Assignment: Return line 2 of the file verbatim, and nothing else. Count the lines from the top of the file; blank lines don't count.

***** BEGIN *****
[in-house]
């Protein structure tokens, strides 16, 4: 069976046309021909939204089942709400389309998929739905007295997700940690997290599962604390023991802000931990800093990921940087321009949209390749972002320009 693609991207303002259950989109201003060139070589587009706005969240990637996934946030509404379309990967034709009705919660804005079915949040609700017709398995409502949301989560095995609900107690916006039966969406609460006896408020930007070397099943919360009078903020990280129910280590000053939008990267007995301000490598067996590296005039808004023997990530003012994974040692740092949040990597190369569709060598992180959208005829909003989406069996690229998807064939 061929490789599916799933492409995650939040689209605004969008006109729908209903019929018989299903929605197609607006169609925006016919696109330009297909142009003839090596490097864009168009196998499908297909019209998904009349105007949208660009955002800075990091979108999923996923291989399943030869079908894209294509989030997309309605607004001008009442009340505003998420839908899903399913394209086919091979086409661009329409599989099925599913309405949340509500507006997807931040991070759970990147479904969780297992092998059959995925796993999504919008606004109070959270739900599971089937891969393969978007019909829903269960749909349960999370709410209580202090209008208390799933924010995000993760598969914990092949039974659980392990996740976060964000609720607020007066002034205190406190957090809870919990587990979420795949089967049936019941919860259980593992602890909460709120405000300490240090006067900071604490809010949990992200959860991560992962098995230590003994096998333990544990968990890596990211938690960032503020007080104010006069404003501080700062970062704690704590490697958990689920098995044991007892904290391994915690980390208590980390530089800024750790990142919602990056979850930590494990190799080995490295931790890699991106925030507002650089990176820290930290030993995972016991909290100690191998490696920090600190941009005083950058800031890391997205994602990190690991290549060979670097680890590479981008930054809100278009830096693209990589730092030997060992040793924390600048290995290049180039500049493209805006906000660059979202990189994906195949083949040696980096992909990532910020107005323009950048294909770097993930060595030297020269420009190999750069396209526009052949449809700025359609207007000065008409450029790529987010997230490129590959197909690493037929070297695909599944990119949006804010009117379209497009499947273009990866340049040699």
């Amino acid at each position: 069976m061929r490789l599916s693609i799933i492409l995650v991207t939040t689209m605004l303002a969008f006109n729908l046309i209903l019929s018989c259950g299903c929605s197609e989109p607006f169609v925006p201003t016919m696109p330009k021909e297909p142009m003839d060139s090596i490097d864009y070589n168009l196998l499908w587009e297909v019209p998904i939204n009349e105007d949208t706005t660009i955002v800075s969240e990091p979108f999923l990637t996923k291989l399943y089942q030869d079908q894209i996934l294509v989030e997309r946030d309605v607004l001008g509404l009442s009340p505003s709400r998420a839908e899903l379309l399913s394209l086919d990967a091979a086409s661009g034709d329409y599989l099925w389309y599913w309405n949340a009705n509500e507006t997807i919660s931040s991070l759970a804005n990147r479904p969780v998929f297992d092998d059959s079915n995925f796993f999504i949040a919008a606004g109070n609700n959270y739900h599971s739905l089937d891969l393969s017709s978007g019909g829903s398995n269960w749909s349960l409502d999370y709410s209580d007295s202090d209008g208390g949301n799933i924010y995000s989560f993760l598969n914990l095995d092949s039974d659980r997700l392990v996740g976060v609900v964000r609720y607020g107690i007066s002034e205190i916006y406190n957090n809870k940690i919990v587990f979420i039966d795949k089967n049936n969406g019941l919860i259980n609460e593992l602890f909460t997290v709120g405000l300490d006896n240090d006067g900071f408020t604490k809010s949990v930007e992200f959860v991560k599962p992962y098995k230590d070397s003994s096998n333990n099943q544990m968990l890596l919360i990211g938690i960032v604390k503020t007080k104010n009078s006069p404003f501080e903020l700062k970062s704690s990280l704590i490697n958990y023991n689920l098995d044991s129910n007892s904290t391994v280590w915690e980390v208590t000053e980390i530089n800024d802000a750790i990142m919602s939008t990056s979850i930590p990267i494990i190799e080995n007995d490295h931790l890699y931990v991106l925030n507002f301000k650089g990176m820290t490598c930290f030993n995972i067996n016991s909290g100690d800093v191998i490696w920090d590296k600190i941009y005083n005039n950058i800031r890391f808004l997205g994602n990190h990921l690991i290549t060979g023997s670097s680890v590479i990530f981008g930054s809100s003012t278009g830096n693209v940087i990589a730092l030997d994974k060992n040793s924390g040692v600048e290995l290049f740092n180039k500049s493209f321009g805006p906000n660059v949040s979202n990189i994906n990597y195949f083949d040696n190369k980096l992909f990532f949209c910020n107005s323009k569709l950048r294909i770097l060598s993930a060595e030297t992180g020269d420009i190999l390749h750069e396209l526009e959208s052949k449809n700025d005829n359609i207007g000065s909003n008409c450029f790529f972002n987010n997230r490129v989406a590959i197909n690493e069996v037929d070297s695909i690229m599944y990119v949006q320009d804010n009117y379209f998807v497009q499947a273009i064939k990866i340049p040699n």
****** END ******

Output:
């Protein structure tokens, strides 16, 4: 069976046309021909939204089942709400389309998929739905007295997700940690997290599962604390023991802000931990800093990921940087321009949209390749972002320009 693609991207303002259950989109201003060139070589587009706005969240990637996934946030509404379309990967034709009705919660804005079915949040609700017709398995409502949301989560095995609900107690916006039966969406609460006896408020930007070397099943919360009078903020990280129910280590000053939008990267007995301000490598067996590296005039808004023997990530003012994974040692740092949040990597190369569709060598992180959208005829909003989406069996690229998807064939 061929490789599916799933492409995650939040689209605004969008006109729908209903019929018989299903929605197609607006169609925006016919696109330009297909142009003839090596490097864009168009196998499908297909019209998904009349105007949208660009955002800075990091979108999923996923291989399943030869079908894209294509989030997309309605607004001008009442009340505003998420839908899903399913394209086919091979086409661009329409599989099925599913309405949340509500507006997807931040991070759970990147479904969780297992092998059959995925796993999504919008606004109070959270739900599971089937891969393969978007019909829903269960749909349960999370709410209580202090209008208390799933924010995000993760598969914990092949039974659980392990996740976060964000609720607020007066002034205190406190957090809870919990587990979420795949089967049936019941919860259980593992602890909460709120405000300490240090006067900071604490809010949990992200959860991560992962098995230590003994096998333990544990968990890596990211938690960032503020007080104010006069404003501080700062970062704690704590490697958990689920098995044991007892904290391994915690980390208590980390530089800024750790990142919602990056979850930590494990190799080995490295931790890699991106925030507002650089990176820290930290030993995972016991909290100690191998490696920090600190941009005083950058800031890391997205994602990190690991290549060979670097680890590479981008930054809100278009830096693209990589730092030997060992040793924390600048290995290049180039500049493209805006906000660059979202990189994906195949083949040696980096992909990532910020107005323009950048294909770097993930060595030297020269420009190999750069396209526009052949449809700025359609207007000065008409450029790529987010997230490129590959197909690493037929070297695909599944990119949006804010009117379209497009499947273009990866340049040699």